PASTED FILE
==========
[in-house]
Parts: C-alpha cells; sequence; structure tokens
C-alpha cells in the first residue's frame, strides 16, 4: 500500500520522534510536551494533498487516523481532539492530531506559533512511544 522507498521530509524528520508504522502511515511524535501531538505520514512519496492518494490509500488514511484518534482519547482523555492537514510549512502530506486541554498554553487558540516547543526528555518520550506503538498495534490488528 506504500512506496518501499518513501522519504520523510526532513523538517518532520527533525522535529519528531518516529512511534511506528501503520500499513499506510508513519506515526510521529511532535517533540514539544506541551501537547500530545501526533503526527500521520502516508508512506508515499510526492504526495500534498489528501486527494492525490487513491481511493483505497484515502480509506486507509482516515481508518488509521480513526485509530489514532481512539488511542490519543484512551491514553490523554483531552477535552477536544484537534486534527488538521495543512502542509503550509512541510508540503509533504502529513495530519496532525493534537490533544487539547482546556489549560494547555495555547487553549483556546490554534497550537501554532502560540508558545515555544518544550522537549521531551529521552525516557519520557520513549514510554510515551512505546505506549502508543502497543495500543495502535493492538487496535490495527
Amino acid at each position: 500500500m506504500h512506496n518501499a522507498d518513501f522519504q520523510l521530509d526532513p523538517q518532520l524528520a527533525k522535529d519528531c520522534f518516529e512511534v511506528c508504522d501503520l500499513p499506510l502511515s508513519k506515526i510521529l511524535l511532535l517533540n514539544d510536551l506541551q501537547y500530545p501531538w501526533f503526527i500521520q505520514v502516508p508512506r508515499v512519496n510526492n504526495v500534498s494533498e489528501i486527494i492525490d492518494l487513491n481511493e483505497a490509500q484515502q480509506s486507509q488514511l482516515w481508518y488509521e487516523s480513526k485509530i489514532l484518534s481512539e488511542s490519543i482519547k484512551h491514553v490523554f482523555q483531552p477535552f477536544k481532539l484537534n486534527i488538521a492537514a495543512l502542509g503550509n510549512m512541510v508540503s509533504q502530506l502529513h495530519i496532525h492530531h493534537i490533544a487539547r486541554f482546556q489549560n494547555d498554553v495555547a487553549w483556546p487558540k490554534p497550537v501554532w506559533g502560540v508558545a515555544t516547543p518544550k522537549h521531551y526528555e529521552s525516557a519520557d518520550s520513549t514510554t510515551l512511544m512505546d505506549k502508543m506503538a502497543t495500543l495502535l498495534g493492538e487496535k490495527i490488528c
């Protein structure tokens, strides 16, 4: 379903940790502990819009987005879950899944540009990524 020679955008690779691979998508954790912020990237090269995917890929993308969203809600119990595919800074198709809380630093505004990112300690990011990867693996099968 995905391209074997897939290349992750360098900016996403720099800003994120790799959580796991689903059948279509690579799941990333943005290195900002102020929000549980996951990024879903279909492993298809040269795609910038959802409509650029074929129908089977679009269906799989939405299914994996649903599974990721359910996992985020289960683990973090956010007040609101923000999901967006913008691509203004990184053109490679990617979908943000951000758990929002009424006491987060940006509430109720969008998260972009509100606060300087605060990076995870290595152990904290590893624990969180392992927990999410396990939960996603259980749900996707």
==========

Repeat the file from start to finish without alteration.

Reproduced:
[in-house]
Parts: C-alpha cells; sequence; structure tokens
C-alpha cells in the first residue's frame, strides 16, 4: 500500500520522534510536551494533498487516523481532539492530531506559533512511544 522507498521530509524528520508504522502511515511524535501531538505520514512519496492518494490509500488514511484518534482519547482523555492537514510549512502530506486541554498554553487558540516547543526528555518520550506503538498495534490488528 506504500512506496518501499518513501522519504520523510526532513523538517518532520527533525522535529519528531518516529512511534511506528501503520500499513499506510508513519506515526510521529511532535517533540514539544506541551501537547500530545501526533503526527500521520502516508508512506508515499510526492504526495500534498489528501486527494492525490487513491481511493483505497484515502480509506486507509482516515481508518488509521480513526485509530489514532481512539488511542490519543484512551491514553490523554483531552477535552477536544484537534486534527488538521495543512502542509503550509512541510508540503509533504502529513495530519496532525493534537490533544487539547482546556489549560494547555495555547487553549483556546490554534497550537501554532502560540508558545515555544518544550522537549521531551529521552525516557519520557520513549514510554510515551512505546505506549502508543502497543495500543495502535493492538487496535490495527
Amino acid at each position: 500500500m506504500h512506496n518501499a522507498d518513501f522519504q520523510l521530509d526532513p523538517q518532520l524528520a527533525k522535529d519528531c520522534f518516529e512511534v511506528c508504522d501503520l500499513p499506510l502511515s508513519k506515526i510521529l511524535l511532535l517533540n514539544d510536551l506541551q501537547y500530545p501531538w501526533f503526527i500521520q505520514v502516508p508512506r508515499v512519496n510526492n504526495v500534498s494533498e489528501i486527494i492525490d492518494l487513491n481511493e483505497a490509500q484515502q480509506s486507509q488514511l482516515w481508518y488509521e487516523s480513526k485509530i489514532l484518534s481512539e488511542s490519543i482519547k484512551h491514553v490523554f482523555q483531552p477535552f477536544k481532539l484537534n486534527i488538521a492537514a495543512l502542509g503550509n510549512m512541510v508540503s509533504q502530506l502529513h495530519i496532525h492530531h493534537i490533544a487539547r486541554f482546556q489549560n494547555d498554553v495555547a487553549w483556546p487558540k490554534p497550537v501554532w506559533g502560540v508558545a515555544t516547543p518544550k522537549h521531551y526528555e529521552s525516557a519520557d518520550s520513549t514510554t510515551l512511544m512505546d505506549k502508543m506503538a502497543t495500543l495502535l498495534g493492538e487496535k490495527i490488528c
């Protein structure tokens, strides 16, 4: 379903940790502990819009987005879950899944540009990524 020679955008690779691979998508954790912020990237090269995917890929993308969203809600119990595919800074198709809380630093505004990112300690990011990867693996099968 995905391209074997897939290349992750360098900016996403720099800003994120790799959580796991689903059948279509690579799941990333943005290195900002102020929000549980996951990024879903279909492993298809040269795609910038959802409509650029074929129908089977679009269906799989939405299914994996649903599974990721359910996992985020289960683990973090956010007040609101923000999901967006913008691509203004990184053109490679990617979908943000951000758990929002009424006491987060940006509430109720969008998260972009509100606060300087605060990076995870290595152990904290590893624990969180392992927990999410396990939960996603259980749900996707």